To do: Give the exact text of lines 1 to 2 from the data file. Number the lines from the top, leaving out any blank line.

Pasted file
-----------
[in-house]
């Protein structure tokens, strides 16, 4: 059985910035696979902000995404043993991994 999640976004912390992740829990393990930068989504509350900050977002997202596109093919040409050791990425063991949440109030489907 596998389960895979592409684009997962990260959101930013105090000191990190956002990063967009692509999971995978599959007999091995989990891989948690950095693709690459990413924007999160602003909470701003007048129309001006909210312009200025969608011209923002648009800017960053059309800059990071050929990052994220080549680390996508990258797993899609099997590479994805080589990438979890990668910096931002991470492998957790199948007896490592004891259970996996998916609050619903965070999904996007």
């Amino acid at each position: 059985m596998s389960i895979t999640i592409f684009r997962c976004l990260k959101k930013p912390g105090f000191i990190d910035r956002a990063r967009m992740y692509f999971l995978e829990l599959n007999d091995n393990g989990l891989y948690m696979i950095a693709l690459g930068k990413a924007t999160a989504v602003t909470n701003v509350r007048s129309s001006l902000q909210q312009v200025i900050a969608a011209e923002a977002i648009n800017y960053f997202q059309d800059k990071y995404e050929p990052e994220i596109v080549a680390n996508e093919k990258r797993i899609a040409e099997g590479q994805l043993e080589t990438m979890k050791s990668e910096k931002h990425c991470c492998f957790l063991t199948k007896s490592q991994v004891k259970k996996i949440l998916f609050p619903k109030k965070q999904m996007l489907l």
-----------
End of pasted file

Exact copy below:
[in-house]
């Protein structure tokens, strides 16, 4: 059985910035696979902000995404043993991994 999640976004912390992740829990393990930068989504509350900050977002997202596109093919040409050791990425063991949440109030489907 596998389960895979592409684009997962990260959101930013105090000191990190956002990063967009692509999971995978599959007999091995989990891989948690950095693709690459990413924007999160602003909470701003007048129309001006909210312009200025969608011209923002648009800017960053059309800059990071050929990052994220080549680390996508990258797993899609099997590479994805080589990438979890990668910096931002991470492998957790199948007896490592004891259970996996998916609050619903965070999904996007």